It’s National Pet Week: Let’s Celebrate!

petsThis week is National Pet Week in the US: a whole week to celebrate our furry, feathered, and scaly friends! The goals of National Pet Week are to promote responsible pet ownership, celebrate the human-animal bond, and promote public awareness of veterinary medicine.

Responsible pet ownership is a term that we hear often, but it may not always be clear what it entails. The AVMA has outlined 6 things that you can do to be a responsible pet owner:

  1. Commit
    • Avoid impulsive decisions when selecting a pet.
    • Select a pet that’s suited to your home and lifestyle. If selecting a dog, make sure the breed is suited to your lifestyle.
    • Keep only the type and number of pets for which you can provide appropriate food, water, shelter, health care and companionship.
    • Commit to the relationship for the life of your pet(s).
    • Provide appropriate exercise and mental stimulation.
    • Properly socialize and train your pet.
  2. Invest
    • Recognize that pet ownership requires an investment of time and money.
    • Make sure your pet receives preventive health care (vaccinations, parasite control, etc.), as well as care for any illnesses or injuries.
    • Budget for potential emergencies.
  3. Obey
    • Clean up after your pet.
    • Obey all local ordinances, including licensing, leash requirements and noise control.
    • Don’t allow your pet to stray or become feral.
  4. Identify
    • Make sure your pet is properly identified (i.e., tags, microchips, or tattoos) and keep its registration up-to-date.
  5. Limit
    • Don’t contribute to our nation’s pet overpopulation problem: limit your pet’s reproduction through spay/neuter, containment or managed breeding.
  6. Prepare
    • Prepare for an emergency or disaster, including assembling an evacuation kit.
    • Make alternate arrangements if you can no longer provide care for your pet.
    • Recognize any decline in your pet’s quality of life and make timely decisions in consultation with a veterinarian.

Lyme Disease: What you need to know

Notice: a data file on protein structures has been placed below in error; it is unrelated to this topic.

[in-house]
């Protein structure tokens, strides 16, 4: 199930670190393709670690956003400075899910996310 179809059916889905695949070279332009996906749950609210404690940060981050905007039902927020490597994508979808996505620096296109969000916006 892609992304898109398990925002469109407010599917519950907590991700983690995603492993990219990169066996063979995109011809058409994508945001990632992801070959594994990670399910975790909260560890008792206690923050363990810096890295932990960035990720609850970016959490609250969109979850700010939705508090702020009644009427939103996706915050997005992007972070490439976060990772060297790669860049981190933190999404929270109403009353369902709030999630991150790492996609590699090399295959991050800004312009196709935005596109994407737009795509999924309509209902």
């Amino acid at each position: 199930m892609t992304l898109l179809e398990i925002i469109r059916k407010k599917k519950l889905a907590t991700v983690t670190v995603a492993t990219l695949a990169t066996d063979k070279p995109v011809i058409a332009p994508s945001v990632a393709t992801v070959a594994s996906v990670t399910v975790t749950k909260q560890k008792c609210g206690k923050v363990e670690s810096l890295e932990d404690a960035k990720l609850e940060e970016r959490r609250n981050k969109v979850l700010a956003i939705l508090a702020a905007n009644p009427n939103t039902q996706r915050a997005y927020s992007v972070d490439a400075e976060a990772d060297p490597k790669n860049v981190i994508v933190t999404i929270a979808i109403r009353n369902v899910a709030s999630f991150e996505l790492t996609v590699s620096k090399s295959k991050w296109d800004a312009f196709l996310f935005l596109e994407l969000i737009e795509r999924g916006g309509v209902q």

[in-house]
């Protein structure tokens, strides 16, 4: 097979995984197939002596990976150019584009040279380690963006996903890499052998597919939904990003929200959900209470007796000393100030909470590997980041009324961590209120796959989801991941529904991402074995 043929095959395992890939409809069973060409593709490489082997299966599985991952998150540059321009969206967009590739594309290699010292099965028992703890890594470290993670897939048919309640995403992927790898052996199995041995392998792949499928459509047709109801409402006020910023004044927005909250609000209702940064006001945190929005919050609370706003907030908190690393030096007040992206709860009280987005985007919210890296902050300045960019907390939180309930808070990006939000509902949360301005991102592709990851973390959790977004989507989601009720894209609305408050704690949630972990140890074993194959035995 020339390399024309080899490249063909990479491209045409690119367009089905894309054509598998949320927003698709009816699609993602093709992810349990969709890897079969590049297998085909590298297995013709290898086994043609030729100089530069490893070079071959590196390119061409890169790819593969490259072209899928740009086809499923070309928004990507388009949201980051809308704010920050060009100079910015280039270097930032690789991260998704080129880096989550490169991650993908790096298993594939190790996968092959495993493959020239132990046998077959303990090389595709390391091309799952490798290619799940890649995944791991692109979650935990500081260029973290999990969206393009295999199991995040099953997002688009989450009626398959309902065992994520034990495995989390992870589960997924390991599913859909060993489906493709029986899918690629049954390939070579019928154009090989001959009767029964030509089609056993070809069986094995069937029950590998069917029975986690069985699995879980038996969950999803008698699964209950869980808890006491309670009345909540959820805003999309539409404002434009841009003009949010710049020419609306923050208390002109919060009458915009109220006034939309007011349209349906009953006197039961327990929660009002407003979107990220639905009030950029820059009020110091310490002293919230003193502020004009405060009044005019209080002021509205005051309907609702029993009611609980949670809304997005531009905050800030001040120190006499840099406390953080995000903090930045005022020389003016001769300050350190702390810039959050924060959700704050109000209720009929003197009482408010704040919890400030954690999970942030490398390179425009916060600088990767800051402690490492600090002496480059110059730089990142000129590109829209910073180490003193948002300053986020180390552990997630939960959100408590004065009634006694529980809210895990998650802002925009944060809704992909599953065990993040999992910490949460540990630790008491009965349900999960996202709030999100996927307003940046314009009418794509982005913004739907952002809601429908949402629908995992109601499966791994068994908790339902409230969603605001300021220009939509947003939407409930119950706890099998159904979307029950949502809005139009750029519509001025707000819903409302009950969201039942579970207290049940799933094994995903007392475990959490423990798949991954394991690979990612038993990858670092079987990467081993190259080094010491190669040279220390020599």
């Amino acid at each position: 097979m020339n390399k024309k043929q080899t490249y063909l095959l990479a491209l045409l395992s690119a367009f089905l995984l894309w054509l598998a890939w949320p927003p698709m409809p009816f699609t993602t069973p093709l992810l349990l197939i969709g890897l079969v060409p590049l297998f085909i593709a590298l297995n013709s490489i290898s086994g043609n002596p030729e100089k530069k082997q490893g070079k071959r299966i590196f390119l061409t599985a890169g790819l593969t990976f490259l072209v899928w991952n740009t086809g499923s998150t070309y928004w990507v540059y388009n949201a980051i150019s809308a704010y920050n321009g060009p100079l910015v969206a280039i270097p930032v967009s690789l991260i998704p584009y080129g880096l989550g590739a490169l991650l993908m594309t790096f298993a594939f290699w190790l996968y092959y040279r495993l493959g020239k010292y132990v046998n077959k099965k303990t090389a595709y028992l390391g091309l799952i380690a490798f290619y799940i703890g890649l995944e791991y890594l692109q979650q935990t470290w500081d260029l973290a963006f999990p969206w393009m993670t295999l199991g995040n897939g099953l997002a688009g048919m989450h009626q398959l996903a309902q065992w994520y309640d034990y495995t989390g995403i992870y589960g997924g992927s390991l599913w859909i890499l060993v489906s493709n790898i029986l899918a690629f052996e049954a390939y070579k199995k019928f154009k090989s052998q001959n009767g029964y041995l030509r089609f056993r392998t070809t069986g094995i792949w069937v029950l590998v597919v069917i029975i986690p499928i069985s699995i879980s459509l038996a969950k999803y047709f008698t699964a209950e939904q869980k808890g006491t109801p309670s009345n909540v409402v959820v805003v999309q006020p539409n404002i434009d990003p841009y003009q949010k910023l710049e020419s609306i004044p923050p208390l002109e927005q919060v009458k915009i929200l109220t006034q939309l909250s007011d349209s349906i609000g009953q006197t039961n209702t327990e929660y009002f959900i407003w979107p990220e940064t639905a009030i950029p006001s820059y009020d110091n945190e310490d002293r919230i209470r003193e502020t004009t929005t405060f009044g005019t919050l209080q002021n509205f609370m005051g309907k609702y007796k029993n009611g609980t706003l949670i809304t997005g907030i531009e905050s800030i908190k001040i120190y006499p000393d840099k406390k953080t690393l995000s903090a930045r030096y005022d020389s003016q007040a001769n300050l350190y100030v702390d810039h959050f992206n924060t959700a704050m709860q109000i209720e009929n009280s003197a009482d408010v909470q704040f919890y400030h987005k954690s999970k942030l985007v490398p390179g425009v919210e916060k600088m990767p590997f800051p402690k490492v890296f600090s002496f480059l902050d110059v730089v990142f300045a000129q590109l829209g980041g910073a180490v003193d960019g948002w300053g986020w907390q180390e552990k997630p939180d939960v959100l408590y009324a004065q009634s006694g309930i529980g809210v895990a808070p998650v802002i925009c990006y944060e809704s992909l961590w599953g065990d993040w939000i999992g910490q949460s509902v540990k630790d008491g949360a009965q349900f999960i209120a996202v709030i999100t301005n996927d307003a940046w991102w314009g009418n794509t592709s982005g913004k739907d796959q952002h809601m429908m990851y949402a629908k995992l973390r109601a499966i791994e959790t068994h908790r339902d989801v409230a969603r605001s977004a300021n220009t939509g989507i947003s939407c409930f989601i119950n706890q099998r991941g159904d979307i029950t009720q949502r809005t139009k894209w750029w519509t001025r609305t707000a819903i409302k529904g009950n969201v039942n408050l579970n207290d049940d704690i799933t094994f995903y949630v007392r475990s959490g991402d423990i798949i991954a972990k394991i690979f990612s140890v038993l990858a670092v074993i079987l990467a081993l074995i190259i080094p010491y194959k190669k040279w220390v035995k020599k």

dog on lawnIt is no coincidence that April is National Lyme Disease Prevention Month.  Lyme disease is transmitted by ticks, and the nasty little parasites are at their height during the spring months.  Lyme disease is a bacterial infection caused by the organism Borrelia burgdorferi that is transmitted by the bite of an infected tick.  The disease is most common in the northeastern, upper Midwestern, and West Coast states, however the area of concern appears to be spreading in recent years.

Infected animals may not develop any symptoms at all.  Some will develop fever, lameness, swollen joints, depression, and/or loss of appetite.  If the infection persists kidney failure and permanent lameness can ensue.  If Lyme disease is suspected, we may suggest running a blood test to confirm infection.  Luckily most pets with Lyme disease respond well to antibiotic therapy.

In endemic areas (like ours), vaccination of dogs for Lyme disease is recommended.  Disease can also be prevented by using tick preventative products recommended by your veterinarian and by removing ticks promptly before disease transmission can occur.  Avoiding tick infested areas and keeping shrubbery and grass closely trimmed can also lessen the likelihood of exposure.  If your dog is at risk for contracting Lyme disease, so are you!  Use care in areas with a heavy tick population.

Call us if you have any questions, or if your dog is showing symptoms.

Hold your hounds! Leash etiquette for your pooch.

Dog Pulling at LeashWe have all experienced it:  You are minding your own business, walking your dog quietly when a friendly, over-excited (or not-so-friendly, borderline aggressive) dog pulling an owner at the end of a leash comes barreling into your personal space.

Worst case scenario, your dog is not so thrilled at the sight of the other dog, or the other dog is not as thrilled as its owner perceives and chaos ensues.  Best case scenario, one or both dogs, although friendly, develop bad habits regarding interactions with other humans and dogs.  Keep the following cardinal rules of leash etiquette in mind when taking your dog in public:

  1. Not all dogs are friendly.  Even if your dog is, be sure to give other pets plenty of “personal” space unless you ask the owner’s permission to approach.
  2. Not all people like all dogs.  Another dog walker may be terrified of your dog.  Don’t allow your pet to jump on or rush at others.
  3. Consider ditching the flexi-lead.  While it’s convenient to let your dog roam, it is impossible to maintain control of your pet while on a flexi-lead.  They are also much less sturdy and more likely to break in times of need.
  4. If you do use a flexi-lead, keep it locked at 6 feet when other people or dogs are around.